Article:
“The pupils have a real sense of concern about the environment, and they want to effect change by reducing emissions,” says Taylor. “Schools have banded together before to form ‘eco-schools communities,’ but now they have a dedicated system to help drive real change in a collaborative way. ecoDriver provides the foundation for sustainable development, and also provides a channel for the enthusiasm of teachers and pupils who want to make a difference.”
Efficient Water Management Sustains the Quality of Life
Gary Wong, global water industry executive for OSIsoft, shares Taylor’s and Battye’s belief in the power of knowledge sharing to provoke change. In his role, Wong is responsible for helping educate water and waste water utilities about how to conduct business in a sustainable manner, and how to effectively manage the entire water cycle.
For the last 26 years, OSIsoft has helped companies in energy, utilities, manufacturing and life science to monitor their operations and processes in real-time. Using the OSIsoft PI System (Plant Information System), these companies can pull data from enterprise resource planning, geographic information system and other line of business applications. The PI System then acts as a central data store through which they can analyze the data and identify any changes that are needed to keep their operations running efficiently.
Gary Wong, OSIsoft water industry executive, educates water and waste water utilities on sustainable business practices.
One of OSIsoft’s customers is the Halifax Regional Water Commission (HRWC), the first regulated water, wastewater and stormwater utility in Canada. HRWC is a fully-metered utility that provides drinking water to about 325,000 residents of Halifax Regional Municipality (HRM) through a 1,300 km (more than 1,000 miles) pipe network. The PI System enables HRWC to collect, analyze and disseminate data from more than 120 meters across their treatment and distribution facilities. With this information they can then determine the period of a leak, the amount of leakage and narrow the location to a specific district-metered area. Consequently, the PI System has been a key contributor to HRWC’s daily reduction in leakage of almost nine million gallons of potable water. This reduction translates to a savings of more than US$550,000 per year.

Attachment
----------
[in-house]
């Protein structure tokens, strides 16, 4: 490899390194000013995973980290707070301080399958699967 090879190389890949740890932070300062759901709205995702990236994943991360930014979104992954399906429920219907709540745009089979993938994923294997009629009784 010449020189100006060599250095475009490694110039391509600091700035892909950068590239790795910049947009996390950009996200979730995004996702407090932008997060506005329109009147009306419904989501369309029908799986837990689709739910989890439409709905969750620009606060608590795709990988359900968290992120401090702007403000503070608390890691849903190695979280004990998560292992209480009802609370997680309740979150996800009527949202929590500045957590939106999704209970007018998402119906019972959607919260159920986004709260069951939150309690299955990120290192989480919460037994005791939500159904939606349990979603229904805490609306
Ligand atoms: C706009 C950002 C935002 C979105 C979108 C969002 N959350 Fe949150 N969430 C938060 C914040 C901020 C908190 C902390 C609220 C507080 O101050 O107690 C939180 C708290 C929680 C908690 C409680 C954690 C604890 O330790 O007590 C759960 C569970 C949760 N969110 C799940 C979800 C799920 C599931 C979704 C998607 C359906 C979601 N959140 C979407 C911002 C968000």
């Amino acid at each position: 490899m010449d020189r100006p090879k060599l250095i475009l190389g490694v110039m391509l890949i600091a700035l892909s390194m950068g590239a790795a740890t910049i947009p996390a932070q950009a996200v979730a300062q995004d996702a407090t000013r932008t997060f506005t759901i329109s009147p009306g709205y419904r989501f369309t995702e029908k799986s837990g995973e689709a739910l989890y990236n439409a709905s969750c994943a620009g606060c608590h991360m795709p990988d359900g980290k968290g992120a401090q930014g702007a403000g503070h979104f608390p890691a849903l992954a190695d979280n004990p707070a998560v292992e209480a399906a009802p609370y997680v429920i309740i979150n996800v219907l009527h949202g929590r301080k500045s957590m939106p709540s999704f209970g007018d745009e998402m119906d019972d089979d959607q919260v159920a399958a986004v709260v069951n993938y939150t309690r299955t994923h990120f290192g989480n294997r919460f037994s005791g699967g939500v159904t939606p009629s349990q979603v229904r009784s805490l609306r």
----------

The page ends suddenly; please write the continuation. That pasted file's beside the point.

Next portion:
According to Wong, most water utilities also have numerous processes that they must monitor related to the treatment, desalination and distribution of water and waste water. Using the PI System, water utilities around the world have been able to monitor water quality. If turbidity or salt-levels get too high, the water utility can reroute water or shut down the desalination process until it returns to acceptable levels.
Completing all these processes and distributing the water is a significant drain on the power grid, such that one-third of the cost of water and waste water treatment is from the consumption of energy. Wong emphasizes that the PI System allows water utilities to monitor consumption rates in real time and modify their pumping strategies to run more efficiently. “Water is about the quality of life; it’s absolutely essential to live. But in areas such as the Middle East and Australia, energy and water go hand-in-hand – especially when desalination is required to treat water for human consumption,” says Wong. “Even so, utilities must operate in an economic, social and environmentally sustainable manner. Solutions such as the PI System are helping water utilities to reach that level of sustainability.”
Building Tools for Change
Using their expertise and innovative technologies, companies such as Tobii Technology, TR Control Solutions and OSIsoft are providing customers with tools to address their needs. According to TR Control’s Battye, how customers use those tools is what makes the difference and where the lasting change takes place: “Technology is a wonderful thing, and designers and builders and software engineers can do wonderful things with IT, but taking full advantage of their work requires the vision and enthusiasm of the end-user.”
Microsoft is inspired by ISVs around the world whose passion and people are helping build innovative technology solutions that make a meaningful difference in the world. The company’s goal is to continue enabling ISVs with products, programs and resources to enable them to continue making a difference.